The RTSA prosthesis was first designed in the 1970s; several prostheses were developed, including the Fenlin, Reeves-Leeds, Kessel, and Neer-Averill shoulders.38,39,40,41,42,43,44,45 Each of these prostheses had a constrained and conforming articulation whose CoR was lateral to the glenoid fossa. These design features were associated with excessive torque on the glenoid bone-implant interface that compromised fixation and resulted in aseptic glenoid loosening and/or mechanical failure. Due to the high implant failure rates, the early RTSA designs were abandoned in the US market.41,42

Interest in RTSA reemerged when Dr. Paul Grammont introduced his Delta III reverse prosthesis in Europe in 1991 and in the United States in 2003. The Delta III RTSA prosthesis utilized a hemispherical glenosphere whose thickness was equal to its spherical radius to medially position the CoR directly on the glenoid fossa.6,41,46,47,48 By medializing the CoR, the Grammont RTSA prosthesis minimized torque on the glenoid bone-implant interface to reduce the incidence of aseptic glenoid loosening, while also increasing the abductor moment arm length to improve deltoid efficiency and reduce the force required to elevate the arm. This medialized CoR concept is Dr. Grammont’s great innovation that all contemporary RTSA designs generally share. These contemporary designs have been associated with predictable improvements in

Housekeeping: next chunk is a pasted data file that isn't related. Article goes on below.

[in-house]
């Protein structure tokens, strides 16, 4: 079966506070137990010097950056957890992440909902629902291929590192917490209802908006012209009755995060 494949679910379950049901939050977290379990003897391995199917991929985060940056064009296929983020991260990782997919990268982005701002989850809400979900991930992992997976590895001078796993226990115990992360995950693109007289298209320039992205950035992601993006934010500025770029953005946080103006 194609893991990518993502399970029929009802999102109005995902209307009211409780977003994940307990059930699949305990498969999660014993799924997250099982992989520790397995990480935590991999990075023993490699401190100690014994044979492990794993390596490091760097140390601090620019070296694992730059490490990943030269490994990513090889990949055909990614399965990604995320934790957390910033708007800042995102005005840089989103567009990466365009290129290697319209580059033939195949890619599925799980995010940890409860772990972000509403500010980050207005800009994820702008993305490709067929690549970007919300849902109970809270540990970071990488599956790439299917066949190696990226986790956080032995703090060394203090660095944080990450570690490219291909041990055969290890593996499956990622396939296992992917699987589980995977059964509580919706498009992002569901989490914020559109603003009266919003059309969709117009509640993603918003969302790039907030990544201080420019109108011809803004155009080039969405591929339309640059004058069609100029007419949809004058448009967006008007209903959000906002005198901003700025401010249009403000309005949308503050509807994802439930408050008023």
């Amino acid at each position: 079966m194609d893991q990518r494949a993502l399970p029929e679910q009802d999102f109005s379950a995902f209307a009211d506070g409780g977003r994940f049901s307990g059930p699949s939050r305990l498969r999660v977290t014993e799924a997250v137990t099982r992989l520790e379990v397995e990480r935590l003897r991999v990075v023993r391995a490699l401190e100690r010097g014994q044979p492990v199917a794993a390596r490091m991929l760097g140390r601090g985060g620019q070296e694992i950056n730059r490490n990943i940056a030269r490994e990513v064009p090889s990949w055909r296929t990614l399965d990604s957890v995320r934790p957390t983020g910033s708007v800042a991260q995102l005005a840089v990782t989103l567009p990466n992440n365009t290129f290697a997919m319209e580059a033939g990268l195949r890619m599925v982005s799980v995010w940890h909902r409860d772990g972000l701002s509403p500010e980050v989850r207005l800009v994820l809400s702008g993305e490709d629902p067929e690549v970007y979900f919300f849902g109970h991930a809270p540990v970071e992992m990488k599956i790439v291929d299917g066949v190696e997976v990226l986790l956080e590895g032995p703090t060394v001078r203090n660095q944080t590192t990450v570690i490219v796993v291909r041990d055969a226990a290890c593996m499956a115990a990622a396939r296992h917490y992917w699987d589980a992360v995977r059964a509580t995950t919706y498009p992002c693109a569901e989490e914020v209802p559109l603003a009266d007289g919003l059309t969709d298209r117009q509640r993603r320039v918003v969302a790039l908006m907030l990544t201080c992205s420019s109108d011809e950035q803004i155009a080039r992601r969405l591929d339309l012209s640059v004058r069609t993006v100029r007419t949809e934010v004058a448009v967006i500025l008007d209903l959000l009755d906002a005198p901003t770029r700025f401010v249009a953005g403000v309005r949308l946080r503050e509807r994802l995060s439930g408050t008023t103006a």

function and stability for a variety of difficult-to-treat degenerative conditions of the shoulder including cuff tear arthropathy, osteoarthritis with rotator cuff tears, proximal humeral fractures, arthroplasty with glenoid bone loss, arthroplasty with proximal humeral bone loss, and also revision arthroplasty.48,49,50,51,52,53,54,55,56,57,58,59,60,61 Market response to these positive clinical experiences has dynamically altered the usage pattern of shoulder arthroplasty in the United States, as characterized by a sharp increase in RTSA since its introduction, a significant decline in hemiarthroplasty, and a relative reduced growth of anatomic total shoulder arthroplasty (ATSA) (FIGURE 4.4).

Medializing the CoR with the Grammont RTSA prosthesis inferiomedially translates the humerus and alters the native orientation of the humeral muscle insertions relative to the CoR. Doing so changes each muscle’s moment arms and native lengths and modifies how each muscle influences motion relative to its native physiologic function. This inferiomedial humeral positioning has multiple negative biomechanical implications, including elongation of the deltoid by as much as 20%,1,2,3,5,14,15,16,32,33,62,63 reduced deltoid wrapping around the greater tuberosity,2,3,7,9,31,34,64,65 reduced ROM and impingement of the humeral liner with the scapular neck (leading to scapular notching),18,20,21,22,23,24,29,32,33,35,36,37,58,66,67,68,69,70 and shortened rotator cuff muscle lengths, which impair their ability to generate internal/external rotation.2,3,34,71,72,73 Shortening of the rotator cuff muscles73 may be responsible for the modified scapulohumeral rhythm with RTSA, where additional scapular rotation occurs relative to the native shoulder, potentially as a compensatory mechanism for the lax scapulohumeral muscles during elevation74 (FIGURE 4.5).